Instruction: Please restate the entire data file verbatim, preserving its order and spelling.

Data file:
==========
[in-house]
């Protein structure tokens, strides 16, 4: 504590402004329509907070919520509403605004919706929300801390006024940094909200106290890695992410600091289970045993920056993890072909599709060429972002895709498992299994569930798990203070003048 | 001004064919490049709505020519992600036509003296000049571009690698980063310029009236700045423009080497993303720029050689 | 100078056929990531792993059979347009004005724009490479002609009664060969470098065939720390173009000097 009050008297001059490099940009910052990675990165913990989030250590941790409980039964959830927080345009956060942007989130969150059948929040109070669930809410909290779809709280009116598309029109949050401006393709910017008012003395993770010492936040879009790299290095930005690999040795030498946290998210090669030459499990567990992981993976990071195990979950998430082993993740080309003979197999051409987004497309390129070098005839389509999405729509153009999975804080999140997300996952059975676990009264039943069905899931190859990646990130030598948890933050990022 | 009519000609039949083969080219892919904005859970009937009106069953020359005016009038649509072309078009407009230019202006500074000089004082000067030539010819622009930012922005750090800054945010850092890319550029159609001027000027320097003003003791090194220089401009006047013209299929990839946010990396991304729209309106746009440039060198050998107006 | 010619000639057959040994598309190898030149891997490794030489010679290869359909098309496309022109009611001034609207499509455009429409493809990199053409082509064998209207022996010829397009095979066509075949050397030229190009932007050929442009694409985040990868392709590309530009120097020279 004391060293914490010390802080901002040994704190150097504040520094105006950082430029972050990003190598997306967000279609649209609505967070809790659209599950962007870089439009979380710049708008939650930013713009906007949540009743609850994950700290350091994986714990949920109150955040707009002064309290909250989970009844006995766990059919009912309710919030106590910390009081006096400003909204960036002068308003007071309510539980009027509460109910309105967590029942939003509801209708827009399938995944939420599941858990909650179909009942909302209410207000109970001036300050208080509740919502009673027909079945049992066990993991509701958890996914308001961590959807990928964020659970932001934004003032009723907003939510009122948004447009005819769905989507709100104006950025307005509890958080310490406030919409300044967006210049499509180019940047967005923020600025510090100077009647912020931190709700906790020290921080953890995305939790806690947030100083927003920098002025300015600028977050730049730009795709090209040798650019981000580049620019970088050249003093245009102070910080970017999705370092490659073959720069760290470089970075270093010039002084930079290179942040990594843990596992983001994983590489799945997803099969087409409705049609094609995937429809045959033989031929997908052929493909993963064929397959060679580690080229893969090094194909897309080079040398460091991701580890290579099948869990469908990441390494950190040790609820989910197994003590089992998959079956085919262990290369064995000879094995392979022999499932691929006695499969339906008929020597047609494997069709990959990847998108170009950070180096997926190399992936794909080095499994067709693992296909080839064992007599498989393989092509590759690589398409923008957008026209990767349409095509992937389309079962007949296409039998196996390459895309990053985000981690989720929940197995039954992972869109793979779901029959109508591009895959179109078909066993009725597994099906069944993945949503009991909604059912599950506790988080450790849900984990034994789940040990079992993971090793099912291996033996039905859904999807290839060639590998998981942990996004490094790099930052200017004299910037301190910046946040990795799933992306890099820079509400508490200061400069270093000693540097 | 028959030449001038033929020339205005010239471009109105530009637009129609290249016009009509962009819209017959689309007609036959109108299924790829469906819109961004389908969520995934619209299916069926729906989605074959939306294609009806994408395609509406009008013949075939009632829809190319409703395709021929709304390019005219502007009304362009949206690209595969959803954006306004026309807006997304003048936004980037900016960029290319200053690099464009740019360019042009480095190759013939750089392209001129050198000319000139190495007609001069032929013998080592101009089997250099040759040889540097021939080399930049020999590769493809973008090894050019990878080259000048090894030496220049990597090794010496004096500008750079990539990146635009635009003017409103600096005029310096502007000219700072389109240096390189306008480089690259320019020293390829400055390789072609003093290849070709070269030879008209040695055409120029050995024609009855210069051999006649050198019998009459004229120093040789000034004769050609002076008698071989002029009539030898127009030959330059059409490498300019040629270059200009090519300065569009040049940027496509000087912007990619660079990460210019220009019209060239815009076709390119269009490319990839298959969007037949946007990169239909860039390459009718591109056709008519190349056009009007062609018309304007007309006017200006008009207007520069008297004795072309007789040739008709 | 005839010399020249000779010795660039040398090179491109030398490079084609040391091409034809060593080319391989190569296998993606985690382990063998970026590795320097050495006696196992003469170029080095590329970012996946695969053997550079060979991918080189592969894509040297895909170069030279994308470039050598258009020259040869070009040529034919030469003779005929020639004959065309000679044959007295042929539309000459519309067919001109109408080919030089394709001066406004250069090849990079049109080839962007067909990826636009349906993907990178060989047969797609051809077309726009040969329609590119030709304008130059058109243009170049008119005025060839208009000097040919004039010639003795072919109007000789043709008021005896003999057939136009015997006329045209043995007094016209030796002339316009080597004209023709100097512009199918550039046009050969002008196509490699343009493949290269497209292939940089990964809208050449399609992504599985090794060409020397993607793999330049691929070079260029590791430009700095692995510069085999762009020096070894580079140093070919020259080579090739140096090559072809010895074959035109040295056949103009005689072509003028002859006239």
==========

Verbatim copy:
[in-house]
């Protein structure tokens, strides 16, 4: 504590402004329509907070919520509403605004919706929300801390006024940094909200106290890695992410600091289970045993920056993890072909599709060429972002895709498992299994569930798990203070003048 | 001004064919490049709505020519992600036509003296000049571009690698980063310029009236700045423009080497993303720029050689 | 100078056929990531792993059979347009004005724009490479002609009664060969470098065939720390173009000097 009050008297001059490099940009910052990675990165913990989030250590941790409980039964959830927080345009956060942007989130969150059948929040109070669930809410909290779809709280009116598309029109949050401006393709910017008012003395993770010492936040879009790299290095930005690999040795030498946290998210090669030459499990567990992981993976990071195990979950998430082993993740080309003979197999051409987004497309390129070098005839389509999405729509153009999975804080999140997300996952059975676990009264039943069905899931190859990646990130030598948890933050990022 | 009519000609039949083969080219892919904005859970009937009106069953020359005016009038649509072309078009407009230019202006500074000089004082000067030539010819622009930012922005750090800054945010850092890319550029159609001027000027320097003003003791090194220089401009006047013209299929990839946010990396991304729209309106746009440039060198050998107006 | 010619000639057959040994598309190898030149891997490794030489010679290869359909098309496309022109009611001034609207499509455009429409493809990199053409082509064998209207022996010829397009095979066509075949050397030229190009932007050929442009694409985040990868392709590309530009120097020279 004391060293914490010390802080901002040994704190150097504040520094105006950082430029972050990003190598997306967000279609649209609505967070809790659209599950962007870089439009979380710049708008939650930013713009906007949540009743609850994950700290350091994986714990949920109150955040707009002064309290909250989970009844006995766990059919009912309710919030106590910390009081006096400003909204960036002068308003007071309510539980009027509460109910309105967590029942939003509801209708827009399938995944939420599941858990909650179909009942909302209410207000109970001036300050208080509740919502009673027909079945049992066990993991509701958890996914308001961590959807990928964020659970932001934004003032009723907003939510009122948004447009005819769905989507709100104006950025307005509890958080310490406030919409300044967006210049499509180019940047967005923020600025510090100077009647912020931190709700906790020290921080953890995305939790806690947030100083927003920098002025300015600028977050730049730009795709090209040798650019981000580049620019970088050249003093245009102070910080970017999705370092490659073959720069760290470089970075270093010039002084930079290179942040990594843990596992983001994983590489799945997803099969087409409705049609094609995937429809045959033989031929997908052929493909993963064929397959060679580690080229893969090094194909897309080079040398460091991701580890290579099948869990469908990441390494950190040790609820989910197994003590089992998959079956085919262990290369064995000879094995392979022999499932691929006695499969339906008929020597047609494997069709990959990847998108170009950070180096997926190399992936794909080095499994067709693992296909080839064992007599498989393989092509590759690589398409923008957008026209990767349409095509992937389309079962007949296409039998196996390459895309990053985000981690989720929940197995039954992972869109793979779901029959109508591009895959179109078909066993009725597994099906069944993945949503009991909604059912599950506790988080450790849900984990034994789940040990079992993971090793099912291996033996039905859904999807290839060639590998998981942990996004490094790099930052200017004299910037301190910046946040990795799933992306890099820079509400508490200061400069270093000693540097 | 028959030449001038033929020339205005010239471009109105530009637009129609290249016009009509962009819209017959689309007609036959109108299924790829469906819109961004389908969520995934619209299916069926729906989605074959939306294609009806994408395609509406009008013949075939009632829809190319409703395709021929709304390019005219502007009304362009949206690209595969959803954006306004026309807006997304003048936004980037900016960029290319200053690099464009740019360019042009480095190759013939750089392209001129050198000319000139190495007609001069032929013998080592101009089997250099040759040889540097021939080399930049020999590769493809973008090894050019990878080259000048090894030496220049990597090794010496004096500008750079990539990146635009635009003017409103600096005029310096502007000219700072389109240096390189306008480089690259320019020293390829400055390789072609003093290849070709070269030879008209040695055409120029050995024609009855210069051999006649050198019998009459004229120093040789000034004769050609002076008698071989002029009539030898127009030959330059059409490498300019040629270059200009090519300065569009040049940027496509000087912007990619660079990460210019220009019209060239815009076709390119269009490319990839298959969007037949946007990169239909860039390459009718591109056709008519190349056009009007062609018309304007007309006017200006008009207007520069008297004795072309007789040739008709 | 005839010399020249000779010795660039040398090179491109030398490079084609040391091409034809060593080319391989190569296998993606985690382990063998970026590795320097050495006696196992003469170029080095590329970012996946695969053997550079060979991918080189592969894509040297895909170069030279994308470039050598258009020259040869070009040529034919030469003779005929020639004959065309000679044959007295042929539309000459519309067919001109109408080919030089394709001066406004250069090849990079049109080839962007067909990826636009349906993907990178060989047969797609051809077309726009040969329609590119030709304008130059058109243009170049008119005025060839208009000097040919004039010639003795072919109007000789043709008021005896003999057939136009015997006329045209043995007094016209030796002339316009080597004209023709100097512009199918550039046009050969002008196509490699343009493949290269497209292939940089990964809208050449399609992504599985090794060409020397993607793999330049691929070079260029590791430009700095692995510069085999762009020096070894580079140093070919020259080579090739140096090559072809010895074959035109040295056949103009005689072509003028002859006239």